When he was in middle and high school, he was a reliable, responsible altar server, eventually assigned to train the new little ones who wanted to be a part of this ministry.  He had a steadfast faith and wasn’t afraid to show it.  Our priest asked him to become part of the pastoral council at our parish, becoming the youngest person in the diocese to hold such a position.  Sometimes we even wondered if he might become a priest.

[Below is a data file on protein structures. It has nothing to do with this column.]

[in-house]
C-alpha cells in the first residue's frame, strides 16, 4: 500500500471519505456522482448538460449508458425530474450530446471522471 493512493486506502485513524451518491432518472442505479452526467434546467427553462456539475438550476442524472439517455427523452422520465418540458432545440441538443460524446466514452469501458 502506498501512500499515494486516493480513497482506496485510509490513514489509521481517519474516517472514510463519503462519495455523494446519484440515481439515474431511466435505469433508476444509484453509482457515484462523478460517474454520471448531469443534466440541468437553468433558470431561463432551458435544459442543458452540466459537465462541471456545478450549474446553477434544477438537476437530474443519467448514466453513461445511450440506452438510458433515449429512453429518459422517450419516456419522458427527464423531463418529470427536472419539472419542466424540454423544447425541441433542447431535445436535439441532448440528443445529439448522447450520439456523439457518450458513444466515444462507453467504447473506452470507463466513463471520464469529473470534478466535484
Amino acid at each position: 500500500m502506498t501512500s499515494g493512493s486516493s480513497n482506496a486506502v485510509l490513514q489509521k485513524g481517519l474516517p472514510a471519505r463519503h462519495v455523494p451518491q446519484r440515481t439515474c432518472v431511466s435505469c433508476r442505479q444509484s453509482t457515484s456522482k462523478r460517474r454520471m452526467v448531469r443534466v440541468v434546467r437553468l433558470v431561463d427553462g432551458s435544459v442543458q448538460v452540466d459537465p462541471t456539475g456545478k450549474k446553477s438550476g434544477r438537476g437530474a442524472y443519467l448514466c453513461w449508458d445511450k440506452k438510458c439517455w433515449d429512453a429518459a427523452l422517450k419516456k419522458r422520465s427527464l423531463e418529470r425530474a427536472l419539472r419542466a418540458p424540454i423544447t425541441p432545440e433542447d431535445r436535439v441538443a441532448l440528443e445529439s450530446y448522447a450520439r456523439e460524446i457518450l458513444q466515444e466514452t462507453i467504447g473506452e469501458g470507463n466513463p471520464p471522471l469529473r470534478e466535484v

Fast forward to college, and as many young people do, he began to enjoy drinking, smoking pot and the usual such distractions.  He drifted away from the church, which was a source of disappointment and distress for this Catholic mom.  I worried that I had done something wrong that would have caused such a drastic change.  My well-planned picture of my kids growing up to be faithful Catholics, attending mass, studying scripture, participating in ministries – was crumbling out of focus.  Buddhism and eastern philosophies became attractive, while he pushed Catholic teachings farther away.  All I could do is pray that the Spirit would help him find his way back.